This included the NHS, where only 7% of very senior managers and 11% of senior managers were of an ethnic minority background despite making up 18% of the non-medical workforce.
Discrepancies in the employment rate were also present as figures showed white people were more likely to be employed than ethnic minorities across the nation.
Released alongside the launch of the ‘Ethnic Facts and Figures’ website, May promised the audit would reveal “uncomfortable truths” about society.
“If these disparities cannot be explained then they must be changed,” she said.
Race Equality director of business in the community Sandra Kerr OBE called the audit a “bold step” that would “enable a better understanding” of the difficulties surrounding race equality.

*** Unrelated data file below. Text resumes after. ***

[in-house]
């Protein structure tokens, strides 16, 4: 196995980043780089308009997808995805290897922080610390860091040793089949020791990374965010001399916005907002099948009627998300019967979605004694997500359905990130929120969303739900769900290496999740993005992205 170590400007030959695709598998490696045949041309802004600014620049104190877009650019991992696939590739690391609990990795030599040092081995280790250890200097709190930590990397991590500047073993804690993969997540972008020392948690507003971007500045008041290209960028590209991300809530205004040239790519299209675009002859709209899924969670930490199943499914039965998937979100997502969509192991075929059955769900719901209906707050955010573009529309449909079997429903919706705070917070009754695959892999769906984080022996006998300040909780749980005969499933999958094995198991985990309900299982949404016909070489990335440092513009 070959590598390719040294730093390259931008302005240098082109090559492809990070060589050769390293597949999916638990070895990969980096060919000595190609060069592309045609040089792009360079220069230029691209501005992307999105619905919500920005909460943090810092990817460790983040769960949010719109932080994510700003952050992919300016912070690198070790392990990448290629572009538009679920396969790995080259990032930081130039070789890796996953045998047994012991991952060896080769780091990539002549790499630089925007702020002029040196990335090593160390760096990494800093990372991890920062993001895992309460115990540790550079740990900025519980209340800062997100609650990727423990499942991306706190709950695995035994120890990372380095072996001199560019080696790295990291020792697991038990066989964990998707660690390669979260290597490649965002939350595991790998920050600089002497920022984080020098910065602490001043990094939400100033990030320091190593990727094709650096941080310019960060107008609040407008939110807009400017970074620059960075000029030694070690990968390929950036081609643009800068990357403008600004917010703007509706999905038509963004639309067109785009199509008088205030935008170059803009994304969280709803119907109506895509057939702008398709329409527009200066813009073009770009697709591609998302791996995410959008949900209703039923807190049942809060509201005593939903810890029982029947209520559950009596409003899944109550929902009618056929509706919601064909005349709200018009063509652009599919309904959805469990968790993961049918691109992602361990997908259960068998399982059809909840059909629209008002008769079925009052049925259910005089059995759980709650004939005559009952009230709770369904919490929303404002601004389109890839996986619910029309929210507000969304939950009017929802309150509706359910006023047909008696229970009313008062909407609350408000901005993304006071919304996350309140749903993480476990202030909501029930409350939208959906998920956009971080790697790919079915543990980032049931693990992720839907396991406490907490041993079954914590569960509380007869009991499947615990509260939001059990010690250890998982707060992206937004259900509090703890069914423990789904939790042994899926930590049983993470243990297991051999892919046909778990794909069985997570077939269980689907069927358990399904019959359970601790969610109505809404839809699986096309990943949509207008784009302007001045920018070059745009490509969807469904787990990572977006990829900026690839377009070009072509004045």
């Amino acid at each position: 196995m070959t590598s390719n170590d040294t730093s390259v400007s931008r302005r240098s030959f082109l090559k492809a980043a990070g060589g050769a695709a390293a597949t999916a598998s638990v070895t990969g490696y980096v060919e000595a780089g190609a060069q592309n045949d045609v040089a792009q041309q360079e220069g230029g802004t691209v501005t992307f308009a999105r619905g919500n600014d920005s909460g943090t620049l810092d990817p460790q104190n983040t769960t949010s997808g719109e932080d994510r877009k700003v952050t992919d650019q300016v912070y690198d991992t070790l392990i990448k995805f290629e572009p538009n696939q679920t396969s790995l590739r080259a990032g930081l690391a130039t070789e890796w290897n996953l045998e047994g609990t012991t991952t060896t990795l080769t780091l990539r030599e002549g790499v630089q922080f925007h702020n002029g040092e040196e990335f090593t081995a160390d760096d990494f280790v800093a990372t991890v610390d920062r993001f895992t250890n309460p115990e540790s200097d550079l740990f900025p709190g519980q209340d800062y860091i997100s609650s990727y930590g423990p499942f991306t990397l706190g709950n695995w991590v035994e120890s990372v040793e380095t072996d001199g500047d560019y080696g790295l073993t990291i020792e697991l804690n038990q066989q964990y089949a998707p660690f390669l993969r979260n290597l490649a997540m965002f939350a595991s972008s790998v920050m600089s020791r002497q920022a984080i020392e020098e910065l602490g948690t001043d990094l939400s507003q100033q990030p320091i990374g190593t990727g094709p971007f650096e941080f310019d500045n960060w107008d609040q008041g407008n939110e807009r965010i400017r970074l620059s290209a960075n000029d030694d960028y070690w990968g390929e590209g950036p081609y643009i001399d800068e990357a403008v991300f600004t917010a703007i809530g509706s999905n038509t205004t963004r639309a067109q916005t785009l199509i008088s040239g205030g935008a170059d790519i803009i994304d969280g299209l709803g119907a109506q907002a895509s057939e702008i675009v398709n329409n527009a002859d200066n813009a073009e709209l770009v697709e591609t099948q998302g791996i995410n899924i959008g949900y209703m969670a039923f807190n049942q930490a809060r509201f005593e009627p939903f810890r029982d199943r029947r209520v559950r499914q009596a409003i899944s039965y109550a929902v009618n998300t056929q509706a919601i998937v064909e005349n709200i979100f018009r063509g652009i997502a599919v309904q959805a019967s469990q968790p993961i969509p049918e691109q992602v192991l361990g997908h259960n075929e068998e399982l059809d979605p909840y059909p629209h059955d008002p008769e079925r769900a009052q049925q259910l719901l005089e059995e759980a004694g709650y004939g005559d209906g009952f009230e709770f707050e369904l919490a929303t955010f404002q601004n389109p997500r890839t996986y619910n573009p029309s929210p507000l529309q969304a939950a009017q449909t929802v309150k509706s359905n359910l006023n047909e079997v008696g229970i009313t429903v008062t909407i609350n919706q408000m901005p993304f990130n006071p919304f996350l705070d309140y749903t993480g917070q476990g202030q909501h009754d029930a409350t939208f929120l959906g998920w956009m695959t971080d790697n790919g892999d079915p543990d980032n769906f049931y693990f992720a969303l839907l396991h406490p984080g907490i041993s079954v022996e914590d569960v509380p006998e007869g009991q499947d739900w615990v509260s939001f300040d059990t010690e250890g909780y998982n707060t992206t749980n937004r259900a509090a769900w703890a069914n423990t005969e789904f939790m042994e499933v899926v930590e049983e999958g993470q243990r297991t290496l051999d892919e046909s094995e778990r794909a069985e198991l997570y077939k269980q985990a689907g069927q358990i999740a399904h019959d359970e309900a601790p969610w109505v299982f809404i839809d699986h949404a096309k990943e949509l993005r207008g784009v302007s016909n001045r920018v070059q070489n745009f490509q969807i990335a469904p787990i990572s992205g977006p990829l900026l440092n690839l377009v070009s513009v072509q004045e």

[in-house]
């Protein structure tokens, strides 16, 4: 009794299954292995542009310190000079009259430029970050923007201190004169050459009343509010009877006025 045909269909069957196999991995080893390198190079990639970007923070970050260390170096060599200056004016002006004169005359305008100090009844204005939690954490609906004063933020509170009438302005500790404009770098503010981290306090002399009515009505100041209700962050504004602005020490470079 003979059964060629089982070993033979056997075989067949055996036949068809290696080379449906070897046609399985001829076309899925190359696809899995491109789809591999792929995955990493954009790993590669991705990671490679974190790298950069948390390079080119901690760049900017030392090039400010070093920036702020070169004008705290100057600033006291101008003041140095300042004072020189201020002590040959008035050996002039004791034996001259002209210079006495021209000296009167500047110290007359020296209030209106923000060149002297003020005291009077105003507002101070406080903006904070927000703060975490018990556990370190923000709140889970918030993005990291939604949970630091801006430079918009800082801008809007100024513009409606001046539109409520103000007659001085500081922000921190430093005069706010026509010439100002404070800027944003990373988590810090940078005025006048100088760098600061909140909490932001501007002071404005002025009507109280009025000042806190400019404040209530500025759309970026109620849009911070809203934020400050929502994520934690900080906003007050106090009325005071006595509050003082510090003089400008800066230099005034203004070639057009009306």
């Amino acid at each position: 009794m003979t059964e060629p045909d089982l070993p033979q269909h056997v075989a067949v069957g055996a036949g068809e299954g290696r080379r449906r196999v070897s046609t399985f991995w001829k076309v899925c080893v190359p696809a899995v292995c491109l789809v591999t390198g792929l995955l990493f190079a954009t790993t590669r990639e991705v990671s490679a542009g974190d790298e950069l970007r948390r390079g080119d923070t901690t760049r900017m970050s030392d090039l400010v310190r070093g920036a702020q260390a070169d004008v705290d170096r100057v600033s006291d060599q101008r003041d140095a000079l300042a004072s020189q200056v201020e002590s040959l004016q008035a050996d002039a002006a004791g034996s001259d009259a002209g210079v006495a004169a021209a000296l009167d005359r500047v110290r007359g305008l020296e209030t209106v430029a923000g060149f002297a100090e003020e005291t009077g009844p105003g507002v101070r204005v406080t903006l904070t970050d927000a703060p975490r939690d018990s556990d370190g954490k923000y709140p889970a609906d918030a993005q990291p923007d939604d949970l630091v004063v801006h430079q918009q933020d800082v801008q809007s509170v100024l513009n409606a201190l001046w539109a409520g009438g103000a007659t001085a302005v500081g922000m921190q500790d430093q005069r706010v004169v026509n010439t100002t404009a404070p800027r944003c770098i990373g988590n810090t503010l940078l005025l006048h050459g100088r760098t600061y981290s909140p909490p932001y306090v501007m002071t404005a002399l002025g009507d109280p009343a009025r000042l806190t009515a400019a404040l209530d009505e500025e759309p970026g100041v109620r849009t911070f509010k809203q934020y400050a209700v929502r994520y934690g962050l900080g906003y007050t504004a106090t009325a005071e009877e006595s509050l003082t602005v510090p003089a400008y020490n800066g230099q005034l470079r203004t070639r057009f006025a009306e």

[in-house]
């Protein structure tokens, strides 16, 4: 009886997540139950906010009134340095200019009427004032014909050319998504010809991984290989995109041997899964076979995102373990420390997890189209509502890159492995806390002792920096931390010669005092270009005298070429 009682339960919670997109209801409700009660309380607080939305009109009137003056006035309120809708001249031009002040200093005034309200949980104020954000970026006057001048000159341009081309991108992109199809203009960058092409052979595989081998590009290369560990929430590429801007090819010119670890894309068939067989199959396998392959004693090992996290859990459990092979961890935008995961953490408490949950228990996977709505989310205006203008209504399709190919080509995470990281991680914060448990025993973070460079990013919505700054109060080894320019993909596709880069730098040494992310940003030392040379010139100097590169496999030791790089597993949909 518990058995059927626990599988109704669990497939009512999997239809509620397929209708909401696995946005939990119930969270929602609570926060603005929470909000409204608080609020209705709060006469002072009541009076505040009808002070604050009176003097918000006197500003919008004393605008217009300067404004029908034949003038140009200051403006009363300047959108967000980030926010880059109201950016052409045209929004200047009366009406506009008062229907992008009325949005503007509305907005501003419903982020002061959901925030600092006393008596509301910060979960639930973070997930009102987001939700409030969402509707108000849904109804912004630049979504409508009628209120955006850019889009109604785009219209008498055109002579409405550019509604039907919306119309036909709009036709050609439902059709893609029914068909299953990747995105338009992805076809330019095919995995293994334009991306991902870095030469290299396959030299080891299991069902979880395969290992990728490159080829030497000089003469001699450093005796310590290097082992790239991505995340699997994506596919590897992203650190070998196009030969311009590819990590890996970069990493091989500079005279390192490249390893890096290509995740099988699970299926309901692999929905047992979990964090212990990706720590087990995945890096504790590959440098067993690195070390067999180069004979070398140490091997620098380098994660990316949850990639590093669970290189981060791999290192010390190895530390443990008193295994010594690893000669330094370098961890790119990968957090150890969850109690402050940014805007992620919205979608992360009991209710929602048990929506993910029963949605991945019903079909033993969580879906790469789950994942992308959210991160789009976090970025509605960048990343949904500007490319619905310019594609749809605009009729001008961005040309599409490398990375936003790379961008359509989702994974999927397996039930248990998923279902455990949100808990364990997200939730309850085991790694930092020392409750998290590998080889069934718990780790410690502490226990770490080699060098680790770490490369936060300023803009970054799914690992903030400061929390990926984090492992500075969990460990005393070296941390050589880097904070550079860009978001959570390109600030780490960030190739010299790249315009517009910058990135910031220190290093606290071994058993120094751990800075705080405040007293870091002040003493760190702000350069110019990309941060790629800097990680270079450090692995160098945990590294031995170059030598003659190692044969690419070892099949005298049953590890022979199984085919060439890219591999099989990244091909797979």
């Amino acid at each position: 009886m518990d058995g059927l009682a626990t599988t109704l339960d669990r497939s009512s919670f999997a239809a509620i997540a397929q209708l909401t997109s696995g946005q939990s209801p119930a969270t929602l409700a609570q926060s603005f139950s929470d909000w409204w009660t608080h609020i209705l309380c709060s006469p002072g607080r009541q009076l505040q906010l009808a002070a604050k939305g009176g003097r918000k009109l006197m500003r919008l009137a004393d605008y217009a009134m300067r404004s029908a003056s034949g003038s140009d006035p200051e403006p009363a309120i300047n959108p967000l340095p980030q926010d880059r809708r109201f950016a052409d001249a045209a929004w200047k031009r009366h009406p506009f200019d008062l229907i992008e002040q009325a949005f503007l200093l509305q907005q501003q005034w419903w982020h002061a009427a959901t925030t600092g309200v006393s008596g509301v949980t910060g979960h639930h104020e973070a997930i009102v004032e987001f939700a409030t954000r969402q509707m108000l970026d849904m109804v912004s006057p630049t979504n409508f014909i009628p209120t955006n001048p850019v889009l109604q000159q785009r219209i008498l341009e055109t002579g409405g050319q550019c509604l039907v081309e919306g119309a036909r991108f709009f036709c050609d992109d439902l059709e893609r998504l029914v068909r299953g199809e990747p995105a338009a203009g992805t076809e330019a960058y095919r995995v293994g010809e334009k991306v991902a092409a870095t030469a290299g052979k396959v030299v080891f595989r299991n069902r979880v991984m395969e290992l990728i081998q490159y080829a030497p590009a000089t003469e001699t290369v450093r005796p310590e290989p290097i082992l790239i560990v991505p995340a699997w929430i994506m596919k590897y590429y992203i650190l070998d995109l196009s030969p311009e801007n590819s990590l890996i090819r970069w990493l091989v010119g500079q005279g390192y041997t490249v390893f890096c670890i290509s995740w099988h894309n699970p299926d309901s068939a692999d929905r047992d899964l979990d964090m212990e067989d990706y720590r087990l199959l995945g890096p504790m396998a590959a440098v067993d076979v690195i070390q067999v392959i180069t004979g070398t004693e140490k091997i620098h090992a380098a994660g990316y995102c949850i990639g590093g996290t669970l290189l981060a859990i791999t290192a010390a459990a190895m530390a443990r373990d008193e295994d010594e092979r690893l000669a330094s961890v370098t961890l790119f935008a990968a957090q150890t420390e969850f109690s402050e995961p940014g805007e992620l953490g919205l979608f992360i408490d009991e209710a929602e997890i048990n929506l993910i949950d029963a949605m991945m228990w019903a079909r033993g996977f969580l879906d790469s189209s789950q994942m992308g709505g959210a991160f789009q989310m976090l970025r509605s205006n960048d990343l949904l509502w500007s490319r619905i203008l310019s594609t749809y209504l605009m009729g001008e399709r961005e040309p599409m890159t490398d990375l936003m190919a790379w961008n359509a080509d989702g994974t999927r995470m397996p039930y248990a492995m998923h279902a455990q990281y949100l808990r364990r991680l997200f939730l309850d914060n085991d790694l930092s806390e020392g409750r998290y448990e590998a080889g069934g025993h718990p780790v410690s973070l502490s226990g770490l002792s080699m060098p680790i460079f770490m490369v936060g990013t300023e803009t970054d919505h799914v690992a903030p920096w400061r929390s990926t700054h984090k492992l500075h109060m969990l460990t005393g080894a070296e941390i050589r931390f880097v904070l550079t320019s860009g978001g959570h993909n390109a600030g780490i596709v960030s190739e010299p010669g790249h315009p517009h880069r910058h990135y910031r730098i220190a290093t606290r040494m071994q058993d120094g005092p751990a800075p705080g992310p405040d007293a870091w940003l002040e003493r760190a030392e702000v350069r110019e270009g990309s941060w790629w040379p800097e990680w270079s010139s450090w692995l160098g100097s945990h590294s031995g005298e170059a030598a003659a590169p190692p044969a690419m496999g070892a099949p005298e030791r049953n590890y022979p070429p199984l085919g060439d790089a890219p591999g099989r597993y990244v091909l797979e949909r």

“I would strongly encourage all employers to take steps to address race inequality within their organisation,” she added.
David Isaac, chair of the Equality Human Rights Commission (EHRC), praised the prime minister for releasing the data but said the results were not shocking.
“Only by taking focused action to tackle race inequality, can Britain become a fair country in which individuals can reach their potential and our communities can live and work together to create a strong and a cohesive society,” he said.